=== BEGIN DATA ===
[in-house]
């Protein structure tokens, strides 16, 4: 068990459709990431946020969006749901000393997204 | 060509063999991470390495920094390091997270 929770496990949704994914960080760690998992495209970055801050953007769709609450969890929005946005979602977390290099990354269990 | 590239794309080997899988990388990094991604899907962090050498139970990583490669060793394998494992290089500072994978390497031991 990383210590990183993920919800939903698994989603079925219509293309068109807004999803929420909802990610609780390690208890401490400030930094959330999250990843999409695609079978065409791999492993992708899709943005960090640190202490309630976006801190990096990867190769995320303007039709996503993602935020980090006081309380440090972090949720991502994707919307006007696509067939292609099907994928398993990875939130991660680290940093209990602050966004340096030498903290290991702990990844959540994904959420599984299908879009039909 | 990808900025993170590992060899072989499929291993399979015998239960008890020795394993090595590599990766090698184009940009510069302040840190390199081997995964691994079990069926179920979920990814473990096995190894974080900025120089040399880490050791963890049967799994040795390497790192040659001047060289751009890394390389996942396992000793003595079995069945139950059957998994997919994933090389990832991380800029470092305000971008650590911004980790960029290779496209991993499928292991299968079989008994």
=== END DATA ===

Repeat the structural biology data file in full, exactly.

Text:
[in-house]
């Protein structure tokens, strides 16, 4: 068990459709990431946020969006749901000393997204 | 060509063999991470390495920094390091997270 929770496990949704994914960080760690998992495209970055801050953007769709609450969890929005946005979602977390290099990354269990 | 590239794309080997899988990388990094991604899907962090050498139970990583490669060793394998494992290089500072994978390497031991 990383210590990183993920919800939903698994989603079925219509293309068109807004999803929420909802990610609780390690208890401490400030930094959330999250990843999409695609079978065409791999492993992708899709943005960090640190202490309630976006801190990096990867190769995320303007039709996503993602935020980090006081309380440090972090949720991502994707919307006007696509067939292609099907994928398993990875939130991660680290940093209990602050966004340096030498903290290991702990990844959540994904959420599984299908879009039909 | 990808900025993170590992060899072989499929291993399979015998239960008890020795394993090595590599990766090698184009940009510069302040840190390199081997995964691994079990069926179920979920990814473990096995190894974080900025120089040399880490050791963890049967799994040795390497790192040659001047060289751009890394390389996942396992000793003595079995069945139950059957998994997919994933090389990832991380800029470092305000971008650590911004980790960029290779496209991993499928292991299968079989008994």